Who has seen the wind? Neither I nor you. But when the leaves hang trembling, The wind is passing through. Who has seen the wind? Neither you nor I. But when the trees bow down their heads, The wind is passing by.

  3. Especially When The October Wind

    Especially when the October wind With frosty fingers punishes my hair, Caught by the crabbing sun I walk on fire And cast a shadow crab upon the land, By the sea's side, hearing the noise of birds, Hearing the raven cough in winter sticks, My busy heart who shudders as she talks Sheds the syllabic blood and drains her words. Shut, too, in a tower of words, I mark On the horizon walking like the trees The wordy shapes of women, and the rows Of the star-gestured children in the park. Some let me make you of the vowelled beeches, Some of the oaken voices, from the roots Of many a thorny shire tell you notes, Some let me make you of the water's speeches. Behind a pot of ferns the wagging clock Tells me the hour's word, the neural meaning Flies on the shafted disk, declaims the morning And tells the windy weather in the cock. Some let me make you of the meadow's signs; The signal grass that tells me all I know Breaks with the wormy winter through the eye. Some let me tell you of the raven's sins. Especially when the October wind (Some let me make you of autumnal spells, The spider-tongued, and the loud hill of Wales) With fists of turnips punishes the land, Some let me make you of the heartless words. The heart is drained that, spelling in the scurry Of chemic blood, warned of the coming fury. By the sea's side hear the dark-vowelled birds.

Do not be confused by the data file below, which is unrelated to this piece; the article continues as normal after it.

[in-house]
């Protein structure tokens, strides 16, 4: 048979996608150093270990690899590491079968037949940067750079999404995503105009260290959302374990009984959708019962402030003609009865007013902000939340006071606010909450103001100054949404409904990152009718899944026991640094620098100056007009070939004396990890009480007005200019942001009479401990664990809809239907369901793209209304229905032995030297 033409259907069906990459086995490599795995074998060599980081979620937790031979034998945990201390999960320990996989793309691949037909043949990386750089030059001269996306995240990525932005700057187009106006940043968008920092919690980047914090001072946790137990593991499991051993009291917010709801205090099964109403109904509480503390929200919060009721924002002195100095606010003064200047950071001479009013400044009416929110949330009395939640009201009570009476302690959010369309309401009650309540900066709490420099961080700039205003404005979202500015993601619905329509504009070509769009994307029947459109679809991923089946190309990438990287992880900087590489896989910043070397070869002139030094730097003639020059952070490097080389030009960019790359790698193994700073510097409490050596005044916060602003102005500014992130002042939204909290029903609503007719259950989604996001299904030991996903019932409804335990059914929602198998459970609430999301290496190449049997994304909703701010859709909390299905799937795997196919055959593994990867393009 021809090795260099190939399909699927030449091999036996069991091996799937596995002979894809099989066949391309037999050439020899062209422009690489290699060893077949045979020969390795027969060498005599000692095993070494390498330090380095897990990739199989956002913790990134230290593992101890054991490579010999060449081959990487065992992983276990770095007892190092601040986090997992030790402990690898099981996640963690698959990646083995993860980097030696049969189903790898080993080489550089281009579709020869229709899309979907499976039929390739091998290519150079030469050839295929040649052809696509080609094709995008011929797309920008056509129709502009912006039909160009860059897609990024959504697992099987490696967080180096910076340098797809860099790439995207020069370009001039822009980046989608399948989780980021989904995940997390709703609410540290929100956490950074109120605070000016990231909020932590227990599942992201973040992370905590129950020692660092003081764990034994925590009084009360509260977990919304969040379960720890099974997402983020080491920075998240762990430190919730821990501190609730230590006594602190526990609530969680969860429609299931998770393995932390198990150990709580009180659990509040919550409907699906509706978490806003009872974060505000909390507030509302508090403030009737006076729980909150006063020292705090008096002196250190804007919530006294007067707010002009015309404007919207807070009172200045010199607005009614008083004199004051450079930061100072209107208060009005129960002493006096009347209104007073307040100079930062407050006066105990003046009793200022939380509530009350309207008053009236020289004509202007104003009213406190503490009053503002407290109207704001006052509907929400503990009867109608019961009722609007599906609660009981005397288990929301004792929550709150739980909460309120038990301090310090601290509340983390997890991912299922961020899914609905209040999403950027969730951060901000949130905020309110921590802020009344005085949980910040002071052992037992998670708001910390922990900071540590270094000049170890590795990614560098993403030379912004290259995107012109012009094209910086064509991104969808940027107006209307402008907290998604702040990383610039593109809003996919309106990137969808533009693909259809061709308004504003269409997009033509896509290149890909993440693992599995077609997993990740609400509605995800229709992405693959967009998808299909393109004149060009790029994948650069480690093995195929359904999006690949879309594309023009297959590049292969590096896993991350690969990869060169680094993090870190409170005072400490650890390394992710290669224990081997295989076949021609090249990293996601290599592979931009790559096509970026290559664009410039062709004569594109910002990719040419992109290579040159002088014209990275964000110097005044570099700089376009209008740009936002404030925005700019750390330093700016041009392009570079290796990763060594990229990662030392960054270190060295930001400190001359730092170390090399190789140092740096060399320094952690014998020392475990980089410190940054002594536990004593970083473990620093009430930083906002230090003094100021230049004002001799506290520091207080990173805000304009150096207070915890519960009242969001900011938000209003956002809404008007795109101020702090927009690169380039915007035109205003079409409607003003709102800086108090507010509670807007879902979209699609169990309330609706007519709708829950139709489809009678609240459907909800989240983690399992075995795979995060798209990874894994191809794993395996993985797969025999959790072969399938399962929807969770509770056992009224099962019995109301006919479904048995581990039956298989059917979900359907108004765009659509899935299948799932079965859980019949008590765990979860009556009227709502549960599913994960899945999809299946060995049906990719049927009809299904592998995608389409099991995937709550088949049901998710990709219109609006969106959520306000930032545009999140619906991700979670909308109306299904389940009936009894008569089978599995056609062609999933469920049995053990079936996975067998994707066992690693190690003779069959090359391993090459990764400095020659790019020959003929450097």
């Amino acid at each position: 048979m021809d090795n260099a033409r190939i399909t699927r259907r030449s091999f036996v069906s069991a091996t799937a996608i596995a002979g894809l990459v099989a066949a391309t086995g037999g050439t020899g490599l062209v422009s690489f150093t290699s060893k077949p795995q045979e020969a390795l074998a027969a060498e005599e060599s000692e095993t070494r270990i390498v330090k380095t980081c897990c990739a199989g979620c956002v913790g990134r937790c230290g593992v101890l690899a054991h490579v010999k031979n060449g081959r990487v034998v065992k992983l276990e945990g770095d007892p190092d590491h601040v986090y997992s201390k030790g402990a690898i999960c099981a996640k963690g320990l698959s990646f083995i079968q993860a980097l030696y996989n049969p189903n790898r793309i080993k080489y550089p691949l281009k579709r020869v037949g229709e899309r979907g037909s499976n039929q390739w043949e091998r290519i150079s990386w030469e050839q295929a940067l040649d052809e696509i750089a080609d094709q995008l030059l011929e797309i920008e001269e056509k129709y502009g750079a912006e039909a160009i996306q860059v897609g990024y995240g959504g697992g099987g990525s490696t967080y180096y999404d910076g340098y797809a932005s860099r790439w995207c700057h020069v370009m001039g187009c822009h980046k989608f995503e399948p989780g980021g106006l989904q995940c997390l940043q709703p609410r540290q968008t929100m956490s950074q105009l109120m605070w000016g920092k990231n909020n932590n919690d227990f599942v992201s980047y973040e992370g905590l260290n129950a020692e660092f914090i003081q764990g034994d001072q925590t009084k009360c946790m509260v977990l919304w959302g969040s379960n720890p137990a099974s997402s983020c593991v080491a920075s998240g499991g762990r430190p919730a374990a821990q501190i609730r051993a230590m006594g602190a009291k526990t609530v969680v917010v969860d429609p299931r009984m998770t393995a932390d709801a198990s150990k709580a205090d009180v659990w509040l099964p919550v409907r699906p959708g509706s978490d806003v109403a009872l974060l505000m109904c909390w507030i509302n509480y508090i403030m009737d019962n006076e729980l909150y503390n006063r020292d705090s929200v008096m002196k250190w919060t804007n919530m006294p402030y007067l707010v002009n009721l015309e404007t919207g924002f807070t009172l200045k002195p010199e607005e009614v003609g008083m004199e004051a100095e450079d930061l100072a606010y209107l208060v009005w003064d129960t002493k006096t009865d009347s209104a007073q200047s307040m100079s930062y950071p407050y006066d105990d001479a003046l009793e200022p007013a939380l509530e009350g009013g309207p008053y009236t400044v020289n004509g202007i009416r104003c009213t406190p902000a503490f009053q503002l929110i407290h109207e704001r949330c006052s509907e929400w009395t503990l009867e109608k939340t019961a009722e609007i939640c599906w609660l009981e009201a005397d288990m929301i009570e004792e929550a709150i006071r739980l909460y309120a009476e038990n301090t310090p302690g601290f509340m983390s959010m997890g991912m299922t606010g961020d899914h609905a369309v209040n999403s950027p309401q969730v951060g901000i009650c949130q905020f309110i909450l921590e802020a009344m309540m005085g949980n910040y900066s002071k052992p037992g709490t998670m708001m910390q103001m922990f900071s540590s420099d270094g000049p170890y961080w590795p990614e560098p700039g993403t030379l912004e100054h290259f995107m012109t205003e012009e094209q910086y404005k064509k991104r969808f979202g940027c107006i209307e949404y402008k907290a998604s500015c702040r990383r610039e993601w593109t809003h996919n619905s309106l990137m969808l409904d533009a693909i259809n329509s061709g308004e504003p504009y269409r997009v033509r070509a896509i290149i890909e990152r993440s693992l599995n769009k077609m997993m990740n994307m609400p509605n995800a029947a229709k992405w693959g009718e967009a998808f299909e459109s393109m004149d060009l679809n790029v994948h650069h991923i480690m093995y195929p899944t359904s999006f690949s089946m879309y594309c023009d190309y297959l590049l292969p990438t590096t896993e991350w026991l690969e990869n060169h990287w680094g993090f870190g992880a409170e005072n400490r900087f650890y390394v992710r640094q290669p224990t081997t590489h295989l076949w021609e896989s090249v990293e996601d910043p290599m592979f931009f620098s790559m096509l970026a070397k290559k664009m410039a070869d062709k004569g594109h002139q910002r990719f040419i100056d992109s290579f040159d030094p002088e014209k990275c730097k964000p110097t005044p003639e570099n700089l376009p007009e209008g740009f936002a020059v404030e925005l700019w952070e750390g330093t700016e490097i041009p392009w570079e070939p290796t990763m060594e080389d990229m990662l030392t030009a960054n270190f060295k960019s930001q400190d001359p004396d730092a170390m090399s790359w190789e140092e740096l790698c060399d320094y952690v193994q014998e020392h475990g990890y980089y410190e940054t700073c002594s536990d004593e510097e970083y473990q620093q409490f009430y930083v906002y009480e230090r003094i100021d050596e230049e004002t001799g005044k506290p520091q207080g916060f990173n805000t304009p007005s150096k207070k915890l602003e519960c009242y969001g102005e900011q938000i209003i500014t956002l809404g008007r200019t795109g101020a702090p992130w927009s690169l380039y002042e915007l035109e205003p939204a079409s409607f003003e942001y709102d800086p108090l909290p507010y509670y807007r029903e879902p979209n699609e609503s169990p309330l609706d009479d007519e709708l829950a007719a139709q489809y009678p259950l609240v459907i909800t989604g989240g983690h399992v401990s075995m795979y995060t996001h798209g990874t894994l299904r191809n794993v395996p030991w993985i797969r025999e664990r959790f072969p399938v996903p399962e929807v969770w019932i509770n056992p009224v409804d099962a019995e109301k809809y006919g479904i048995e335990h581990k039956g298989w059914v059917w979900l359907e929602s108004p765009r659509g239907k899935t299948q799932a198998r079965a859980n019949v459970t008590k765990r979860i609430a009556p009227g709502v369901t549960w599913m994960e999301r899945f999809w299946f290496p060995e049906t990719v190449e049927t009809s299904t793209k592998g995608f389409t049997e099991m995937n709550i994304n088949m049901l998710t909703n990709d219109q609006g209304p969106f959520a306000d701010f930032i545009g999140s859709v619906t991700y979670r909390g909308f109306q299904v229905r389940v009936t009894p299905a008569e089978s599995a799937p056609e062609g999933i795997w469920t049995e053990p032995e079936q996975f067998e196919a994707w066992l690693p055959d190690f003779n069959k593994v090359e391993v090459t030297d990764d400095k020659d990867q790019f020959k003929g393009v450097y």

4. The Wind

    I saw you toss the kites on high And blow the birds about the sky; And all around I heard you pass, Like ladies' skirts across the grass-- O wind, a-blowing all day long, O wind, that sings so loud a song! I saw the different things you did, But always you yourself you hid. I felt you push, I heard you call, I could not see yourself at all-- O wind, a-blowing all day long, O wind, that sings so loud a song! O you that are so strong and cold, O blower, are you young or old? Are you a beast of field and tree, Or just a stronger child than me? O wind, a-blowing all day long, O wind, that sings so loud a song!